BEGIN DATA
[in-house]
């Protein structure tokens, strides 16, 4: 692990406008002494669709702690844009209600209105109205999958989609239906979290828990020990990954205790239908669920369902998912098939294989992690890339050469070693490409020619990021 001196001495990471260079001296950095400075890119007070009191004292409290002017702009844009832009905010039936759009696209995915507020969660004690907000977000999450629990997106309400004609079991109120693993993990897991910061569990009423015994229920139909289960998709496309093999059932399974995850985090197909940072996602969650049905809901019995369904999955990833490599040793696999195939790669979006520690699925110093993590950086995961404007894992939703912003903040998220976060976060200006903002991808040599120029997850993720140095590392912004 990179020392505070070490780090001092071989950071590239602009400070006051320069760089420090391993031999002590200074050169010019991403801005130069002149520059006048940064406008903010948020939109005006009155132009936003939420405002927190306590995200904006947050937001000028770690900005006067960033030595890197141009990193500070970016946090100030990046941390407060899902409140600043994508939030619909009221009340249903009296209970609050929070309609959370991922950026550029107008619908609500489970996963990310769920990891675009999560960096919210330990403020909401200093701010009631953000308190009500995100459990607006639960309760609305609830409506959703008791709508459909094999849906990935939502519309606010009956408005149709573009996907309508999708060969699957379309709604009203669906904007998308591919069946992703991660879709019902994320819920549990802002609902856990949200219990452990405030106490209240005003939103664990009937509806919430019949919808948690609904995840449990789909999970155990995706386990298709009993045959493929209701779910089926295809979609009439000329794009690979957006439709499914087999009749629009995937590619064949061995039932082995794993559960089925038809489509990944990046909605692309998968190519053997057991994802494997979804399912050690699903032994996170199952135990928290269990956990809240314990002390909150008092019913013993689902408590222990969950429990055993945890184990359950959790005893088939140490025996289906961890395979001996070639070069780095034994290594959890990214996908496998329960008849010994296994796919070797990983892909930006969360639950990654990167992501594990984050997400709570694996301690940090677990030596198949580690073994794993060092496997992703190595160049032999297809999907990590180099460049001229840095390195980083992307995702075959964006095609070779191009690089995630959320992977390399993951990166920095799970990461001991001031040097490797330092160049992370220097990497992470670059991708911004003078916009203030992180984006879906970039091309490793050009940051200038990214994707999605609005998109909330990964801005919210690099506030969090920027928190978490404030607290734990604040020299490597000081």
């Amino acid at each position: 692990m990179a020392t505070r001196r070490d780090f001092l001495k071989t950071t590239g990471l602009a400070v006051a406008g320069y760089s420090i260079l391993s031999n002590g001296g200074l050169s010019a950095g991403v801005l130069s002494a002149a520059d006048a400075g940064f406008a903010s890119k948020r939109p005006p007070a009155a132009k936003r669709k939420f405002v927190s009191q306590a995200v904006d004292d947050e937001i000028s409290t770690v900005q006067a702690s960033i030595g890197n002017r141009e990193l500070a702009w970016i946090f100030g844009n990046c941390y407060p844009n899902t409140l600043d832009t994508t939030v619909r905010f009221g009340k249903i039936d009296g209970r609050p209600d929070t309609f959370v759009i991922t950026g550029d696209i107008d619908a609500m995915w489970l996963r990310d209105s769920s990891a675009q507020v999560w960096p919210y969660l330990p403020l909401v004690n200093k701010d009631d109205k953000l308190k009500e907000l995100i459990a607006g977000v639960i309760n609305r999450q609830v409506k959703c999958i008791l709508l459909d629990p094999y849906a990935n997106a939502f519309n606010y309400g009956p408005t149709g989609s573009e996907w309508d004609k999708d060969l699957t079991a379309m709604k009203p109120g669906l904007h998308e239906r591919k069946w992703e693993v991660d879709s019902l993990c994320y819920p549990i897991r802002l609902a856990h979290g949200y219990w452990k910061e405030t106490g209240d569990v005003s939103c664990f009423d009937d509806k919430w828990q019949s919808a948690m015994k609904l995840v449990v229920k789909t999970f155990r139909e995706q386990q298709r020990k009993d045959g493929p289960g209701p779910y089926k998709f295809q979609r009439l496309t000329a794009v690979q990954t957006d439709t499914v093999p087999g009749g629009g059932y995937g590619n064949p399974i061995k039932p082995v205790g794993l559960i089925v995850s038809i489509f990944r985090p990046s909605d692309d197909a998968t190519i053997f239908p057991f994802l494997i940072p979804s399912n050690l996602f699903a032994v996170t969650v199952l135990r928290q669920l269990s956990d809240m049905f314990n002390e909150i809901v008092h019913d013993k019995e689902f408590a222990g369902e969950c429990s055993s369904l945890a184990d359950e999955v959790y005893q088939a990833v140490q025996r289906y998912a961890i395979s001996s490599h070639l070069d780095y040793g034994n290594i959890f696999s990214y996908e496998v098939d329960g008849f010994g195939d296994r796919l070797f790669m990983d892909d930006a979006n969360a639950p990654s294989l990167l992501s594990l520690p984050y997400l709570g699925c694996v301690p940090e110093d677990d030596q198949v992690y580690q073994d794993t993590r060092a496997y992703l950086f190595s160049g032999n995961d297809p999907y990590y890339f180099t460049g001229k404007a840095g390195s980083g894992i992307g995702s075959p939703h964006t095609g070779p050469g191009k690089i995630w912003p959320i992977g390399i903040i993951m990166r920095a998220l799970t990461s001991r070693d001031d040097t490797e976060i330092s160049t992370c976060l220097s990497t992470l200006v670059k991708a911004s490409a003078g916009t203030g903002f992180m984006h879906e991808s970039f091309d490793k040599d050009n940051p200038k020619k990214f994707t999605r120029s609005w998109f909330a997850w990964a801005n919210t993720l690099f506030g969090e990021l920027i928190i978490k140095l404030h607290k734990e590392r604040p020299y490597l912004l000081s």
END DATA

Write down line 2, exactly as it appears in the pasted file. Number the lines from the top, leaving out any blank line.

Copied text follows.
């Protein structure tokens, strides 16, 4: 692990406008002494669709702690844009209600209105109205999958989609239906979290828990020990990954205790239908669920369902998912098939294989992690890339050469070693490409020619990021 001196001495990471260079001296950095400075890119007070009191004292409290002017702009844009832009905010039936759009696209995915507020969660004690907000977000999450629990997106309400004609079991109120693993993990897991910061569990009423015994229920139909289960998709496309093999059932399974995850985090197909940072996602969650049905809901019995369904999955990833490599040793696999195939790669979006520690699925110093993590950086995961404007894992939703912003903040998220976060976060200006903002991808040599120029997850993720140095590392912004 990179020392505070070490780090001092071989950071590239602009400070006051320069760089420090391993031999002590200074050169010019991403801005130069002149520059006048940064406008903010948020939109005006009155132009936003939420405002927190306590995200904006947050937001000028770690900005006067960033030595890197141009990193500070970016946090100030990046941390407060899902409140600043994508939030619909009221009340249903009296209970609050929070309609959370991922950026550029107008619908609500489970996963990310769920990891675009999560960096919210330990403020909401200093701010009631953000308190009500995100459990607006639960309760609305609830409506959703008791709508459909094999849906990935939502519309606010009956408005149709573009996907309508999708060969699957379309709604009203669906904007998308591919069946992703991660879709019902994320819920549990802002609902856990949200219990452990405030106490209240005003939103664990009937509806919430019949919808948690609904995840449990789909999970155990995706386990298709009993045959493929209701779910089926295809979609009439000329794009690979957006439709499914087999009749629009995937590619064949061995039932082995794993559960089925038809489509990944990046909605692309998968190519053997057991994802494997979804399912050690699903032994996170199952135990928290269990956990809240314990002390909150008092019913013993689902408590222990969950429990055993945890184990359950959790005893088939140490025996289906961890395979001996070639070069780095034994290594959890990214996908496998329960008849010994296994796919070797990983892909930006969360639950990654990167992501594990984050997400709570694996301690940090677990030596198949580690073994794993060092496997992703190595160049032999297809999907990590180099460049001229840095390195980083992307995702075959964006095609070779191009690089995630959320992977390399993951990166920095799970990461001991001031040097490797330092160049992370220097990497992470670059991708911004003078916009203030992180984006879906970039091309490793050009940051200038990214994707999605609005998109909330990964801005919210690099506030969090920027928190978490404030607290734990604040020299490597000081």